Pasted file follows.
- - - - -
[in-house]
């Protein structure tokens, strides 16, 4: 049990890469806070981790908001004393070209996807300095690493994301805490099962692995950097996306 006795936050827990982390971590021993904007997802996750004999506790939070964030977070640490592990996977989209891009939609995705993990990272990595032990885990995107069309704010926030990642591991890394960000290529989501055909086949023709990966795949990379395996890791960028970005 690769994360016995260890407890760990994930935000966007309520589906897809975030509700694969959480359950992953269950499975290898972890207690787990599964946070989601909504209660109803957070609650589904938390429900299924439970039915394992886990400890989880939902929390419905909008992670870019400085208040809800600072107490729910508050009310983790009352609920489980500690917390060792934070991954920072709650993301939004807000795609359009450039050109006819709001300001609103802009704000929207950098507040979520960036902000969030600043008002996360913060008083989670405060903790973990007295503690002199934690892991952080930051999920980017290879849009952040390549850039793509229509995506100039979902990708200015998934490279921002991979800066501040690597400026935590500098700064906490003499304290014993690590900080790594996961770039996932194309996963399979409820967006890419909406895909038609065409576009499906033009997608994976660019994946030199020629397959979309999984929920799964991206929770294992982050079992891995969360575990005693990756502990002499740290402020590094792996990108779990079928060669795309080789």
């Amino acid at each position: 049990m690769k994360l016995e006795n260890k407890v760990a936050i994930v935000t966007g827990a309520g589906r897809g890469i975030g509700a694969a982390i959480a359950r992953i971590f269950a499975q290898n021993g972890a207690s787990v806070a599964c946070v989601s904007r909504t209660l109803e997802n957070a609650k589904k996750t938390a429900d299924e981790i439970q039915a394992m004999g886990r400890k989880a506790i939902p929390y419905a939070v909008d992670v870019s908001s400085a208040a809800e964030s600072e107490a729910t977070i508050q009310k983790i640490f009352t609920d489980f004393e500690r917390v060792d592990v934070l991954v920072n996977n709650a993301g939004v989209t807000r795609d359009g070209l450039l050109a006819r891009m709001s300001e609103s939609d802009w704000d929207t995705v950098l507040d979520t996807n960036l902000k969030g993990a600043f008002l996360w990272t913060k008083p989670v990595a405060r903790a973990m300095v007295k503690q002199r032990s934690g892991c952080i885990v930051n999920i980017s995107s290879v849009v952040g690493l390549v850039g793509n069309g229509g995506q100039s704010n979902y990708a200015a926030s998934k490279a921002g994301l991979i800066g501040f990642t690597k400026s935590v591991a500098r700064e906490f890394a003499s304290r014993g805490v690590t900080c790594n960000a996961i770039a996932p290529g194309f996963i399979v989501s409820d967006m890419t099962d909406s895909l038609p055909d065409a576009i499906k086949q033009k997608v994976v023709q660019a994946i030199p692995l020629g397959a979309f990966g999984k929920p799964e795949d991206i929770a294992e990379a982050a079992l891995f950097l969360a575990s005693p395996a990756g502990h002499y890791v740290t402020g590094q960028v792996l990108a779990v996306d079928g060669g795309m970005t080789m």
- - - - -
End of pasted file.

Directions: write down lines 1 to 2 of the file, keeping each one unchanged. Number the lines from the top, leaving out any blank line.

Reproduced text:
[in-house]
């Protein structure tokens, strides 16, 4: 049990890469806070981790908001004393070209996807300095690493994301805490099962692995950097996306 006795936050827990982390971590021993904007997802996750004999506790939070964030977070640490592990996977989209891009939609995705993990990272990595032990885990995107069309704010926030990642591991890394960000290529989501055909086949023709990966795949990379395996890791960028970005 690769994360016995260890407890760990994930935000966007309520589906897809975030509700694969959480359950992953269950499975290898972890207690787990599964946070989601909504209660109803957070609650589904938390429900299924439970039915394992886990400890989880939902929390419905909008992670870019400085208040809800600072107490729910508050009310983790009352609920489980500690917390060792934070991954920072709650993301939004807000795609359009450039050109006819709001300001609103802009704000929207950098507040979520960036902000969030600043008002996360913060008083989670405060903790973990007295503690002199934690892991952080930051999920980017290879849009952040390549850039793509229509995506100039979902990708200015998934490279921002991979800066501040690597400026935590500098700064906490003499304290014993690590900080790594996961770039996932194309996963399979409820967006890419909406895909038609065409576009499906033009997608994976660019994946030199020629397959979309999984929920799964991206929770294992982050079992891995969360575990005693990756502990002499740290402020590094792996990108779990079928060669795309080789």